I worked on the yard until I was completely wiped out, then Georg and I watched some TV: a Monty Python marathon on BBC America, and a little bit of the Mummer's Parade! They were showing it on WGN I think. For those of y'all who've never been near the Philadelphia broadcast area on New Year's Day, the Mummer's Parade is this awesome, day-long affair featuring four categories: comics, fancies, string bands and fancy brigades. Everyone wears elaborate costumes made of lame and sequins and ostrich feathers. And lots of people wear back-boards or carry umbrellas. There's a special walk called the Mummer's Strut that they do with the umbrellas.
Apparently it has some kind of connection to the medieval tradition of mummers beyond just the name. The parade website has links to a bunch of British organizations that perform mummer's plays.
We only got to see about an hour of the string bands. Luckily I had asked my folks to tape it for me so I can watch, well not the whole thing, but from noon on. So I'll get to see some of the fancies, all the string bands and all the fancy brigades. My favorites are the string bands and the fancy brigades. Although it's been a long time since I've gotten to see the clowns or the fancies, so I might like them better now. The string bands play music and do a whole performance with dancing and big props. My favorite string band that we saw did a scarecrow theme, unfortunately I forget the name of the club. The captain had a giant backboard that looked like sunflowers growing up his back! Georg's favorite did a Cajun theme. All the performers were dressed up like animals you would see in in the bayou: frogs and turtles and lobsters and crawdads. The turtle guys carried little dollies, then lay down and rolled along the pavement like turtles walking! We also saw Quaker City, who apparently win almost every year. You can really tell who has the most money: their props are bigger and nicer, their costumes are glitzier, their choreography is more professional and their music clearances are better. This time they did a patriotic theme called "United We Stand" or something. Gee, hyper-patriotic jingoism in a parade. What a concept! I bet they won too.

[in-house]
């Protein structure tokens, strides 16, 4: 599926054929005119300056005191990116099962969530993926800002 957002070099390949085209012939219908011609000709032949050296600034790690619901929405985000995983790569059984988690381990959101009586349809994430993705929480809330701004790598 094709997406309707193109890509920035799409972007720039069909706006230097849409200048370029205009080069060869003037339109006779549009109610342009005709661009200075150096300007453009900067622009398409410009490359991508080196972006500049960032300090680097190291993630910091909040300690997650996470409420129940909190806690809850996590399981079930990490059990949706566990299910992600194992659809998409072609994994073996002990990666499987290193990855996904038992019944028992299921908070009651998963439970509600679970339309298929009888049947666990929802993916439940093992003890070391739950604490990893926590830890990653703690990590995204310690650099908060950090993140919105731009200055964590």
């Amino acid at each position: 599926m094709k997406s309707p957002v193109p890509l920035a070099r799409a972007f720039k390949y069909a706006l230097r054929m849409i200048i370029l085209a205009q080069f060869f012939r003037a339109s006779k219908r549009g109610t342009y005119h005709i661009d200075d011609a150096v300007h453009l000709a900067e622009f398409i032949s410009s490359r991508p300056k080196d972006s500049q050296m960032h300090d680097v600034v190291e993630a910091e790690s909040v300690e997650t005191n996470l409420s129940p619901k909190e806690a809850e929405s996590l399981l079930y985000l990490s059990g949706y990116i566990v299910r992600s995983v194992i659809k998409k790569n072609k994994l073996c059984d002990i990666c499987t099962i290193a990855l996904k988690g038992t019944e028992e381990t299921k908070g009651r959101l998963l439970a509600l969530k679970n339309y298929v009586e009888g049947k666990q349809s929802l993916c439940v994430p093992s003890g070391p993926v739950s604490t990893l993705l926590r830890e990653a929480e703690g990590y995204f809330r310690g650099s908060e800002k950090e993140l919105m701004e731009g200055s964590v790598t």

They do all kinds of innovative things now, but I have to admit I have a certain nostalgia for the days when they all played the same music ("Oh Them Golden Slippers" and "Putting On the Ritz" were two of the most popular) and the dance routines were all similar. Also they didn't allow women in the parade back then, which sucked, but it did provide for a long tradition of cross-dressing. For me the quintissential image of the Mummers was a Teamster in a coconut bra and grass skirt doing the hula while a bunch of guys in sequin-encrusted lame suits play "Oh Them Golden Slippers" on banjos and saxaphones. Good clean fun, Philadelphia style.
After the Mummer's Parade we made a nice dinner: salmon filets with horseradish sauce, acorn squash, and broccoli. Then we watched the fourth Zatoichi movie and then I went to sleep. If every day in 2005 is as good as that, it will be a great year.